Polls show the Republican Party is taking the biggest hit politically for the government shutdown, and leaders are wondering how to appeal to more diverse voters nationwide. But Tea Party leaders are holding the line on the shutdown, and have no interest in muting their message. Host Scott Simon talks with political correspondent Don Gonyea about the strategy crisis for Republicans.

7:36am

Sat October 12, 2013
Politics

Obamacare Drops Off The Shutdown Script

Originally published on Sat October 12, 2013 8:05 am

Transcript

SCOTT SIMON, HOST:

This is WEEKEND EDITION from NPR News. I'm Scott Simon. Both the Senate and the House are meeting today for the second Saturday in a row. It's Day 12 of the government shutdown and Republican lawmakers are so far getting much of the blame for the lapse in federal funding that caused the shutdown. But they appear to have dropped their central demand of the budget standoff, a dismantling or delay of the Affordable Care Act. NPR's David Welna reports.

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7:36am

Sat October 12, 2013
Politics

Shutdown's Reach Extends To South Pole

Originally published on Sat October 12, 2013 8:05 am

Research season was just getting started when the government shutdown put McMurdo Station into "caretaker" mode, halting data collection. Host Scott Simon speaks to Gretchen Hofmann, a professor at University of California, Santa Barbara, about the government shutdown's impact on research in Antarctica.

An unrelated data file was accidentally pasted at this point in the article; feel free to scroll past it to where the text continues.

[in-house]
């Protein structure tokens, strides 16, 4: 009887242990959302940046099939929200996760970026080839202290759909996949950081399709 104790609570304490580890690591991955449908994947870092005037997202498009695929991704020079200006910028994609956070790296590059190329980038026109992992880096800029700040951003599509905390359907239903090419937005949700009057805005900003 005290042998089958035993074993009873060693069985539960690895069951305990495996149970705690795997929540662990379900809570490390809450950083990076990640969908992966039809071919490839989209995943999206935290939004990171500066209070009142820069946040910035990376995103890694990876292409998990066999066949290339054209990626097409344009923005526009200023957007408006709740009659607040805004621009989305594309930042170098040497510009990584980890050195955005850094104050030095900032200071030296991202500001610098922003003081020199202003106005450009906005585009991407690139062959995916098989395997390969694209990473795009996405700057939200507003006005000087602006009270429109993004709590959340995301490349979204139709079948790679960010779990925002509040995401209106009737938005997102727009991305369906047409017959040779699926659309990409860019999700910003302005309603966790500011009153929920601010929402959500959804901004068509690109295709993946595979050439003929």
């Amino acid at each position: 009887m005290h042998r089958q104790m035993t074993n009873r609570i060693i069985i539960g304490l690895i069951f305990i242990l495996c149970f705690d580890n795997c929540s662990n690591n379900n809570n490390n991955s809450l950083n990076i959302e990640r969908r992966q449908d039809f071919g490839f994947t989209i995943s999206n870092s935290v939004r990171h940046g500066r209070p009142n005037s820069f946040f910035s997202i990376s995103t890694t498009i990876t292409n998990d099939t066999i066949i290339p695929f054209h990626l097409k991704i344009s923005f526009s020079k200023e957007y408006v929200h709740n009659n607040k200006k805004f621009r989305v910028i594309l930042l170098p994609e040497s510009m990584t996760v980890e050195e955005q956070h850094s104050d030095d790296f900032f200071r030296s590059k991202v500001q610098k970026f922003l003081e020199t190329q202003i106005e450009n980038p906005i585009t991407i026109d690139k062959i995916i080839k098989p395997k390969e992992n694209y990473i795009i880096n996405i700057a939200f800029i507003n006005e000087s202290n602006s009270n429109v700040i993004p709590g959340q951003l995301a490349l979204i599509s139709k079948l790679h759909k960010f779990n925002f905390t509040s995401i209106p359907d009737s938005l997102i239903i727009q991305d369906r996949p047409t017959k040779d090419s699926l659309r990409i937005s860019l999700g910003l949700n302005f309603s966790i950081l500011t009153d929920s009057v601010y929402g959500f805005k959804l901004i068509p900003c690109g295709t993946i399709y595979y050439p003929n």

7:36am

Sat October 12, 2013
Economy

To The Debt Limit And Beyond

Originally published on Sat October 12, 2013 8:05 am

Will the bottom fall out of the economy on Oct. 17 if Congress refuses to raise the debt ceiling? New York Times columnist Joe Nocera talks to Weekend Edition Sunday host Scott Simon about what the extended government shutdown and the debt limit could mean for our economy.

7:36am

Sat October 12, 2013
Politics

D.C. To IMF: 'Welcome To Crazy Town'

Originally published on Sat October 12, 2013 8:05 am

The International Monetary Fund and World Bank are holding their annual meeting this week. That means top finance officials and economists from all over the world are in Washington, D.C., during a display of brinksmanship from members of Congress.